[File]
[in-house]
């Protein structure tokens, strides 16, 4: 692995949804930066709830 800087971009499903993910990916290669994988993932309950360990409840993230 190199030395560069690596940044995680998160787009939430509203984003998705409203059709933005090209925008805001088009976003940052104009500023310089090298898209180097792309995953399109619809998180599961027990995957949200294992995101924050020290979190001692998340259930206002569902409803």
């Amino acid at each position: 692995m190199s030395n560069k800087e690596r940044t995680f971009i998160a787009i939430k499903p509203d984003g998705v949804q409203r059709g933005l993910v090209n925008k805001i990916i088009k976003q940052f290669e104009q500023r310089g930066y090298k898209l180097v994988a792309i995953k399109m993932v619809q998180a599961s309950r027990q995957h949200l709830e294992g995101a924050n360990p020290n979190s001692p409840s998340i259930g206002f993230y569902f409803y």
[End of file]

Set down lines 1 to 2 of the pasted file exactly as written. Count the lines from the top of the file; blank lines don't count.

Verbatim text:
[in-house]
């Protein structure tokens, strides 16, 4: 692995949804930066709830 800087971009499903993910990916290669994988993932309950360990409840993230 190199030395560069690596940044995680998160787009939430509203984003998705409203059709933005090209925008805001088009976003940052104009500023310089090298898209180097792309995953399109619809998180599961027990995957949200294992995101924050020290979190001692998340259930206002569902409803």